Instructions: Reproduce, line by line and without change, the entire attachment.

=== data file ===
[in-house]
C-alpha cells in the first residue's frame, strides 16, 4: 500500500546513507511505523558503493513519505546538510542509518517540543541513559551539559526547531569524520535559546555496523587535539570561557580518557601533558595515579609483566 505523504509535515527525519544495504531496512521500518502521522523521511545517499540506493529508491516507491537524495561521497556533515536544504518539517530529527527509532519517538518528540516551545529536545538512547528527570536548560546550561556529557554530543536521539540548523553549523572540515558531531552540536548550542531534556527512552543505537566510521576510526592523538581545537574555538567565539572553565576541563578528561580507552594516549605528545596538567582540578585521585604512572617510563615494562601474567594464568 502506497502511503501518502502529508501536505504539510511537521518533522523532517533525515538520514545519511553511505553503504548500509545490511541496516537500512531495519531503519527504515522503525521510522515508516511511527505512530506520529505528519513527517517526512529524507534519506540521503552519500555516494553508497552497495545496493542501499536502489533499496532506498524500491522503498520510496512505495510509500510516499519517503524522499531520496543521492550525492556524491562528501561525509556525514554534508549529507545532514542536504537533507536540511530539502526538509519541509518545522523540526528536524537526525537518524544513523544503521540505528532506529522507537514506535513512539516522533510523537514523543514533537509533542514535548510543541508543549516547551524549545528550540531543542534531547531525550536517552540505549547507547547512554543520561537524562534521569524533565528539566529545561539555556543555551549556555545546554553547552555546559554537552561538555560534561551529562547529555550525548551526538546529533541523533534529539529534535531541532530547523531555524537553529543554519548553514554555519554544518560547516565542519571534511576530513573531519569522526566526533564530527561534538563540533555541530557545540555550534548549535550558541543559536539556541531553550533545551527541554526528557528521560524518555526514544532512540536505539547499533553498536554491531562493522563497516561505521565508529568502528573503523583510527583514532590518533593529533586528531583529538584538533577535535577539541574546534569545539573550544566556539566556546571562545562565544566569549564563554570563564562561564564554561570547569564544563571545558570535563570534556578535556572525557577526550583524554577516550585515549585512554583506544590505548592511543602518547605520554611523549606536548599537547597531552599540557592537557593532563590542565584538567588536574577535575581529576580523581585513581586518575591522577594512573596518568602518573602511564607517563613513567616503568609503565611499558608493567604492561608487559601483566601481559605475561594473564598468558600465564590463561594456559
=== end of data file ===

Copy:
[in-house]
C-alpha cells in the first residue's frame, strides 16, 4: 500500500546513507511505523558503493513519505546538510542509518517540543541513559551539559526547531569524520535559546555496523587535539570561557580518557601533558595515579609483566 505523504509535515527525519544495504531496512521500518502521522523521511545517499540506493529508491516507491537524495561521497556533515536544504518539517530529527527509532519517538518528540516551545529536545538512547528527570536548560546550561556529557554530543536521539540548523553549523572540515558531531552540536548550542531534556527512552543505537566510521576510526592523538581545537574555538567565539572553565576541563578528561580507552594516549605528545596538567582540578585521585604512572617510563615494562601474567594464568 502506497502511503501518502502529508501536505504539510511537521518533522523532517533525515538520514545519511553511505553503504548500509545490511541496516537500512531495519531503519527504515522503525521510522515508516511511527505512530506520529505528519513527517517526512529524507534519506540521503552519500555516494553508497552497495545496493542501499536502489533499496532506498524500491522503498520510496512505495510509500510516499519517503524522499531520496543521492550525492556524491562528501561525509556525514554534508549529507545532514542536504537533507536540511530539502526538509519541509518545522523540526528536524537526525537518524544513523544503521540505528532506529522507537514506535513512539516522533510523537514523543514533537509533542514535548510543541508543549516547551524549545528550540531543542534531547531525550536517552540505549547507547547512554543520561537524562534521569524533565528539566529545561539555556543555551549556555545546554553547552555546559554537552561538555560534561551529562547529555550525548551526538546529533541523533534529539529534535531541532530547523531555524537553529543554519548553514554555519554544518560547516565542519571534511576530513573531519569522526566526533564530527561534538563540533555541530557545540555550534548549535550558541543559536539556541531553550533545551527541554526528557528521560524518555526514544532512540536505539547499533553498536554491531562493522563497516561505521565508529568502528573503523583510527583514532590518533593529533586528531583529538584538533577535535577539541574546534569545539573550544566556539566556546571562545562565544566569549564563554570563564562561564564554561570547569564544563571545558570535563570534556578535556572525557577526550583524554577516550585515549585512554583506544590505548592511543602518547605520554611523549606536548599537547597531552599540557592537557593532563590542565584538567588536574577535575581529576580523581585513581586518575591522577594512573596518568602518573602511564607517563613513567616503568609503565611499558608493567604492561608487559601483566601481559605475561594473564598468558600465564590463561594456559